Ill post this, then upload a nifty diagram...but, the Baggs doesnt require a 1/2 inch hole for the included jack, because you dont have to use that jack assembly. To use the vintage jack, youd desolder the 2 polar connections from the included jack, and then hook the vintage jack to the baggs...there is no difference other than size. In fact they are both stereo out, allowing you to add a second source. In my set up, the K&K is my main source, going to the 'tip' of the jack, the baggs is secondary, going to the 'ring' of the jack, and the 2 pickups share a common 'ground' I then use a 1/8 inch stereo plug to a stereo instrument cable, and either run each source in to its own PA channel or its own channel on my amp. Its even easier than it sounds. The baggs sounds like a mag pickup listening to my guitar, the K&K sounds like my guitar, dig?

 

In regard to the Baggs, i usually put it in my case pocket, and only use it when I really need it, like in loud band situations or when I dont trust the soundguy in a club...otherwise, the K&K is my goto pickup. So on the couch, no baggs. And its no hassle to remove the Baggs M1a, need a small screwdriver and 15 seconds.

 

Id highly recommend visiting this page for a comparison on the sounds and set ups of the pickups...pickup shoot out Or hope in the car for a day trip to Maury's, they have the best rep Ive seen in regard to Martins and pickups.

 

Wish i were closer, Id happily do the install gratis. Takes about 20 mins. NYC, mmm Next time im up there, Ill take you up on that beer... :cheers

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I just use the baggs M1a in my martin hd-28v.

 

It sounds and works fine, and most people think it sounds way better than most other amplified acoustic guitars. If you ream out the hole to 1/2 inch, you can just plug a guitar cable straight into the pa and it works great. I think they sound infinitely better than most undersaddle piezos and other soundhole pickups.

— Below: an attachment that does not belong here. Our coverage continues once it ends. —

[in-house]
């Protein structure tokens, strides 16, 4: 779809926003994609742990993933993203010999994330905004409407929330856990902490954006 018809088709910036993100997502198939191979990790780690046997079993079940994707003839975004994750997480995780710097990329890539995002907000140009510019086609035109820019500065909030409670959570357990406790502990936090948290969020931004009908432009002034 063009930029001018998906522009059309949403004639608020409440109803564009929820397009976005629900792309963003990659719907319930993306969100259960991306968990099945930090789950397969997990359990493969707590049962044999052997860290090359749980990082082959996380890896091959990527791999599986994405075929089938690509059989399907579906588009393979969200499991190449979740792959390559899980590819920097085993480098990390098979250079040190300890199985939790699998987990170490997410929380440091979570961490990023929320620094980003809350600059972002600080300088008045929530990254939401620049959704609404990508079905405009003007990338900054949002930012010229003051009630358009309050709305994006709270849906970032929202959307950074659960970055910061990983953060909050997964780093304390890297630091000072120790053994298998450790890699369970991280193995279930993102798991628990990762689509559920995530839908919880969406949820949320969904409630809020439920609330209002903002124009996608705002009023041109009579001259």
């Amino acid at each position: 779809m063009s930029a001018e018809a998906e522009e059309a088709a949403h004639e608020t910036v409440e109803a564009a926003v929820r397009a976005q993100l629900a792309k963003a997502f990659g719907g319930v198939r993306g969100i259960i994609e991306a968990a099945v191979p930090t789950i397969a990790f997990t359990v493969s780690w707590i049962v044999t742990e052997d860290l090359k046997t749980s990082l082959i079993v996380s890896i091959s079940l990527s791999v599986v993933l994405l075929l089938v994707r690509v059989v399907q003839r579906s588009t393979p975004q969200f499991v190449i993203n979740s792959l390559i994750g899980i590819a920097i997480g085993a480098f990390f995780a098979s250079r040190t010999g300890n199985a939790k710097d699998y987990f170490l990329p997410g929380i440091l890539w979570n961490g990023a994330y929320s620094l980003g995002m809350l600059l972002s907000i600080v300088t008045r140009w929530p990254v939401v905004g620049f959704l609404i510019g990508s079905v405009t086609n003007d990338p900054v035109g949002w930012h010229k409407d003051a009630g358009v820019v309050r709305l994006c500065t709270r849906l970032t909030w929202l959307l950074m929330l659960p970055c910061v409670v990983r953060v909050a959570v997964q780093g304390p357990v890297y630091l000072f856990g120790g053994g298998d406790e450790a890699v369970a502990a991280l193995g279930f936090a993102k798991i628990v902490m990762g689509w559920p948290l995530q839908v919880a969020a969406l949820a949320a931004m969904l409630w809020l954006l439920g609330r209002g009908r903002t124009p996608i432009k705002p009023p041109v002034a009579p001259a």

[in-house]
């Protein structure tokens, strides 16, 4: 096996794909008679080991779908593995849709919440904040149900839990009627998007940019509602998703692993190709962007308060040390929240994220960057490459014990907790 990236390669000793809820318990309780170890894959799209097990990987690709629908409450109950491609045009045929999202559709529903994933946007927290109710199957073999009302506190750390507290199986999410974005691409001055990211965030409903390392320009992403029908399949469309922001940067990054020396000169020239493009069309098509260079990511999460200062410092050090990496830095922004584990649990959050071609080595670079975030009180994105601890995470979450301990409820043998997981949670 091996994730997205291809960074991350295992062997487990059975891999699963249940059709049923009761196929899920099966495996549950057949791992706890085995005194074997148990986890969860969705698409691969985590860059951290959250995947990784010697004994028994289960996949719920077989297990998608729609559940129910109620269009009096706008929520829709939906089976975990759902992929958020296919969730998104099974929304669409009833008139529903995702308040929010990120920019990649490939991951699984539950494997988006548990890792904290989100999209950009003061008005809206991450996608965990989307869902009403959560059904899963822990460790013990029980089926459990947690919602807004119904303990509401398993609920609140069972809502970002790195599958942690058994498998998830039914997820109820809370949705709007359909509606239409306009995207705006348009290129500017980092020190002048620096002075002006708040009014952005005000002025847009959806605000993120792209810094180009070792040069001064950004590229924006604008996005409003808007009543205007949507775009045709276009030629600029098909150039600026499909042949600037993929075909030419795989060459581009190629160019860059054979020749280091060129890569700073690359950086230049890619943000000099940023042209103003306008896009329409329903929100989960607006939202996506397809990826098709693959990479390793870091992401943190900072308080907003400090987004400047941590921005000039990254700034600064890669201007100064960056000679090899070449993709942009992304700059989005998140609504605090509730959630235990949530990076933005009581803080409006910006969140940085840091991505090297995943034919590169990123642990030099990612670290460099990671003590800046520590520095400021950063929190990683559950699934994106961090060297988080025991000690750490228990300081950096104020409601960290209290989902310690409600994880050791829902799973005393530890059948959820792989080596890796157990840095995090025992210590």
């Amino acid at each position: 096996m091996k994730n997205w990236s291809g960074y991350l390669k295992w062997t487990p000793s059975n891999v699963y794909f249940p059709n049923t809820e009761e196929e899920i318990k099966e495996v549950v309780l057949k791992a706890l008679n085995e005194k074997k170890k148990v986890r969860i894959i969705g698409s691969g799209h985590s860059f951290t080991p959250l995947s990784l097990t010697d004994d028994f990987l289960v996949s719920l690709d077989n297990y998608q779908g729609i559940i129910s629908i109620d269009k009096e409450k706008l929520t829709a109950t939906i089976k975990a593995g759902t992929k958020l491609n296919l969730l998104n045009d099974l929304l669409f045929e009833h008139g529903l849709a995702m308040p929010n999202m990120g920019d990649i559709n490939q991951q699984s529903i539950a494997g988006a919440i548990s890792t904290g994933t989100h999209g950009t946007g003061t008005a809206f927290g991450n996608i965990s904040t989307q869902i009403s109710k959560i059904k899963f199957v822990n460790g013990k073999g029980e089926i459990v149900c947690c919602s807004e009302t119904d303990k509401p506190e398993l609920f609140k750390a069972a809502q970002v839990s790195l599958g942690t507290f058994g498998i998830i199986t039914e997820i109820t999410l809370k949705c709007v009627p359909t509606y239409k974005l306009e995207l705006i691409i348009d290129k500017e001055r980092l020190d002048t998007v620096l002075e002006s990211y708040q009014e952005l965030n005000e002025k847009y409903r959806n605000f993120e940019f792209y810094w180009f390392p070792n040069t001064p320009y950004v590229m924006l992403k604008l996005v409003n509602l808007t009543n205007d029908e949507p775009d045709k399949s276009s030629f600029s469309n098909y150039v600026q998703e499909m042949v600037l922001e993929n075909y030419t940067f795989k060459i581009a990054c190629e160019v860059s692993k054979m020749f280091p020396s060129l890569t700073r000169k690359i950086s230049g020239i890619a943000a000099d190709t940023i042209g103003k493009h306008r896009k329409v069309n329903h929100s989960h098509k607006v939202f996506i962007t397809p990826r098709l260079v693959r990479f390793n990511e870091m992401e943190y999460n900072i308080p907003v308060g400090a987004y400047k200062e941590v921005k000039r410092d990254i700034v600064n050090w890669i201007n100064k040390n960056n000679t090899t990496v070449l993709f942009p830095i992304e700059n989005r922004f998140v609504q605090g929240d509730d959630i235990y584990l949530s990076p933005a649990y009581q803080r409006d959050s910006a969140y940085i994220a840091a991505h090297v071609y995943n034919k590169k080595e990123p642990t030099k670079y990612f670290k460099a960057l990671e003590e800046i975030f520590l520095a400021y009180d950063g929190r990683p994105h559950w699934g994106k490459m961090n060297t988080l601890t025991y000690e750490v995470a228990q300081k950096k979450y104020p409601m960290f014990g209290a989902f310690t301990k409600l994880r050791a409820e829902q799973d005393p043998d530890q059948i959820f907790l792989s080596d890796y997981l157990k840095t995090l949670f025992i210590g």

It comes with a few little things that are sticky on one side and have a little arm on the other that is bendable. I use this to suspend the cable inside the guitar. I usually remove the pickup and leave the cable tied down to those things. It doesnt move around. When I want to play out, I unhook the end of the cable, plug it in to the pickup and slide the pickup in. Works like a charm.

 

This would be the simplest way.

 

Using a good preamp and a sticky pickup (like a k & k or a frap) or some of the better piezos that have come out would be better, but also alot more expensive. It really all depends on what you can afford and how often you are going to be using it in places that it really would matter. I am of the opinion that an amplified acoustic is never going to be as good as the real thing, so close is good enough. I also dont play solo acoustic too often.

 

I am happy with just the LR Baggs, but when I get more money (out of college!), I probably will get a k&k pickup and a preamp.

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Thanks again rowboat, and thanks rockinrob.

 

Of course, I went ahead and ordered the Baggs M1A and then checked out rowboat's pickup shoot out link, and those K&Ks sound amazing. Man oh man. Maybe I will need to return the Baggs.

 

EDIT: actually, it was this link on the same page as rowboat's link, if anyone is interested in hearing different acoustic pickups: http://www.maurysmusic.com/pickup_comparisons